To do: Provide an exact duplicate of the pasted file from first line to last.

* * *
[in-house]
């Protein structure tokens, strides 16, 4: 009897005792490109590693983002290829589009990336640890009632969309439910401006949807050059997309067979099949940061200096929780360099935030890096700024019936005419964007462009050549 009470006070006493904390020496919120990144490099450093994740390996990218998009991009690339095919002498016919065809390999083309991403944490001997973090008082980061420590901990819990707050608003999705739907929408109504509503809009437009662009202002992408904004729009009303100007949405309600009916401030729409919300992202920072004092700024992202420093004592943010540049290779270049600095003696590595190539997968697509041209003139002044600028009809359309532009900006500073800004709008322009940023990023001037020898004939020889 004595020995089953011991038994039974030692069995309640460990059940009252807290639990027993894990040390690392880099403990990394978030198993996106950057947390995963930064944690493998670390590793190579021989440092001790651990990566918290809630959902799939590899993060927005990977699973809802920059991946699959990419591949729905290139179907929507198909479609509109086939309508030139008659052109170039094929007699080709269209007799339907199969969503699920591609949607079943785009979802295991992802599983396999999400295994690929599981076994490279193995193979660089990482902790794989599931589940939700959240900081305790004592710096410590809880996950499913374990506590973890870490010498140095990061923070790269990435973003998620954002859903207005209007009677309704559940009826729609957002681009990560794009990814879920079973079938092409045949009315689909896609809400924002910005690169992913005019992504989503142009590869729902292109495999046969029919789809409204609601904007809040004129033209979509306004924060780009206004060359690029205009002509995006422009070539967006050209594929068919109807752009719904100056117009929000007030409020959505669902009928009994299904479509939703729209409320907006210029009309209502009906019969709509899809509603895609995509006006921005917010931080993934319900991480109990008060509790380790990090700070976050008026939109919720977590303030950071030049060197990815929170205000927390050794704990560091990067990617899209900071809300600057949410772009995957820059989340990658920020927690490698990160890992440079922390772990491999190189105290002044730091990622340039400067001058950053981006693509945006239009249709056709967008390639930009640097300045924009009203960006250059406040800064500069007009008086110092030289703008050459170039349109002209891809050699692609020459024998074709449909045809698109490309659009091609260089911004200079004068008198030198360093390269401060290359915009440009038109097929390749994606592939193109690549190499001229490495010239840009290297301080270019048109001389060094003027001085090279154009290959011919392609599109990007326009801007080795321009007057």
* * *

[in-house]
């Protein structure tokens, strides 16, 4: 009897005792490109590693983002290829589009990336640890009632969309439910401006949807050059997309067979099949940061200096929780360099935030890096700024019936005419964007462009050549 009470006070006493904390020496919120990144490099450093994740390996990218998009991009690339095919002498016919065809390999083309991403944490001997973090008082980061420590901990819990707050608003999705739907929408109504509503809009437009662009202002992408904004729009009303100007949405309600009916401030729409919300992202920072004092700024992202420093004592943010540049290779270049600095003696590595190539997968697509041209003139002044600028009809359309532009900006500073800004709008322009940023990023001037020898004939020889 004595020995089953011991038994039974030692069995309640460990059940009252807290639990027993894990040390690392880099403990990394978030198993996106950057947390995963930064944690493998670390590793190579021989440092001790651990990566918290809630959902799939590899993060927005990977699973809802920059991946699959990419591949729905290139179907929507198909479609509109086939309508030139008659052109170039094929007699080709269209007799339907199969969503699920591609949607079943785009979802295991992802599983396999999400295994690929599981076994490279193995193979660089990482902790794989599931589940939700959240900081305790004592710096410590809880996950499913374990506590973890870490010498140095990061923070790269990435973003998620954002859903207005209007009677309704559940009826729609957002681009990560794009990814879920079973079938092409045949009315689909896609809400924002910005690169992913005019992504989503142009590869729902292109495999046969029919789809409204609601904007809040004129033209979509306004924060780009206004060359690029205009002509995006422009070539967006050209594929068919109807752009719904100056117009929000007030409020959505669902009928009994299904479509939703729209409320907006210029009309209502009906019969709509899809509603895609995509006006921005917010931080993934319900991480109990008060509790380790990090700070976050008026939109919720977590303030950071030049060197990815929170205000927390050794704990560091990067990617899209900071809300600057949410772009995957820059989340990658920020927690490698990160890992440079922390772990491999190189105290002044730091990622340039400067001058950053981006693509945006239009249709056709967008390639930009640097300045924009009203960006250059406040800064500069007009008086110092030289703008050459170039349109002209891809050699692609020459024998074709449909045809698109490309659009091609260089911004200079004068008198030198360093390269401060290359915009440009038109097929390749994606592939193109690549190499001229490495010239840009290297301080270019048109001389060094003027001085090279154009290959011919392609599109990007326009801007080795321009007057």